With summer finally at an end, hikers and nature lovers alike are preparing to once again hit the trails. This is one of the busiest seasons for local, state, and national parks, as crisp fall winds and changing leaves provide the ultimate scenic experience. The United States is rich with hiking trails for adventurers of all experience levels, with paths ranging from simple day trips to week-long excursions. That said, there are a few stand-out locations that offer fall foliage views even the most inexperienced hiker shouldn’t miss.
1.The Appalachian Trail
Spanning over 2000 miles through 14 states, the Appalachian Trail provides the most varied and engaging hiking experience east of the Mississippi. Beginning in Springer Mountain, Georgia and terminating at Mount Katahdin, Maine the path travels through many unique environments. While peak viewing times vary by region, hikers looking to take in the Trail’s fall colors can do so reliably from late September into early November.
At its northernmost section, the 22-day segment from Baxter State Park to Andover, Maine offers stunning views of New England’s autumn landscape, allowing hikers to look down up the changing colors from 3000 foot peaks. At its southern end, the Hot Springs, North Carolina to Springer Mountain, Georgia path takes hikers up ridges only to plunge deep into Georgia’s river valleys bright with fall colors. While these paths cover a broad distance, the trail’s multiple entry and exit points means day trips are just as possible as longer treks.
2.Grand Teton National Park, Wyoming
Grand Teton National Park offers a rich hiking experience year-round, but the park truly shines during the autumn months. Fall typically lasts in the Tetons from early September into the middle of October, with peak foliage colors occurring during the third week of September. The varied landscape is packed with deciduous trees that transform to bright yellows and oranges, while the willow trees and shrubs of the park’s valleys add a touch of red and gold. Rich with fauna as well, lucky hikers might catch a glimpse of the local elk and moose population among the fall foliage. The Hidden Falls Trail in particular provides some of the best autumn views and at 5 miles is perfect for a casual afternoon hike.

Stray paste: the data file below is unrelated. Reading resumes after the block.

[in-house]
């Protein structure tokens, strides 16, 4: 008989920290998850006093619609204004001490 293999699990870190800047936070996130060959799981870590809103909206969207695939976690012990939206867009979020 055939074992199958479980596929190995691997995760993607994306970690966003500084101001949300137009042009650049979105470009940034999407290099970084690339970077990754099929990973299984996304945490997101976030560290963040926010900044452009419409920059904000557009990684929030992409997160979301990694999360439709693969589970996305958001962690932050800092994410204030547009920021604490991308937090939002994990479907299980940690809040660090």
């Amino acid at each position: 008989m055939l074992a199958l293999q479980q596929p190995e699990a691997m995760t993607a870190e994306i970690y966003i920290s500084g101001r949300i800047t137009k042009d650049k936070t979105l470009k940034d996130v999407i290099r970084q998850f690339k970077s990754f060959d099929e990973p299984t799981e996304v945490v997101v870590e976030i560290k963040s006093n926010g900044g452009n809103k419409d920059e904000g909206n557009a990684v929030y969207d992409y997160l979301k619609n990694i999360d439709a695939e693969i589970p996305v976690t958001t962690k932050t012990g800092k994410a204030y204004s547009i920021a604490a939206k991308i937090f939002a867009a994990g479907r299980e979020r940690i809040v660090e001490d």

3.Acadia National Park, Maine
With over 3 million visitors a year, Maine’s Acadia National Park is one of the East Coast’s most popular hiking destinations, a fact which hold true well into the autumn months. The park covers about 49,000 acres, leaving plenty of room for the thousands of adventurers who come from September through November to take in the fall sights while enjoying a bit of solitude. Generally speaking, the peak time for autumn foliage viewing is mid-October. The Jordan Pond Full Loop is a short hike, measuring in at about 3 and half miles and covers some truly incredible views of the park’s dense woodland. As an added bonus, the trail even permits dogs, making it an excellent fall hike for pet lovers.
4.Forest Park, Oregon
This aptly named park lies in the state’s Tualatin Mountains, a rocky range of hills with peak elevations of about 1200 feet. While only covering about 5,000 acres, Forest Park is rich with both new and old growth trees that are populated by more than 100 avian species, making it an excellent fall destination for hikers who also have a keen interesting in bird watching. 40 miles of trails loop through the park, with the Wildwood Trail showing off some of the landscape’s most intense and stunning views of the autumn foliage, particularly the park’s maples which offer shades of red and gold. The Wildwood Trail covers about 3 miles, leaving plenty of the park to explore on return visits.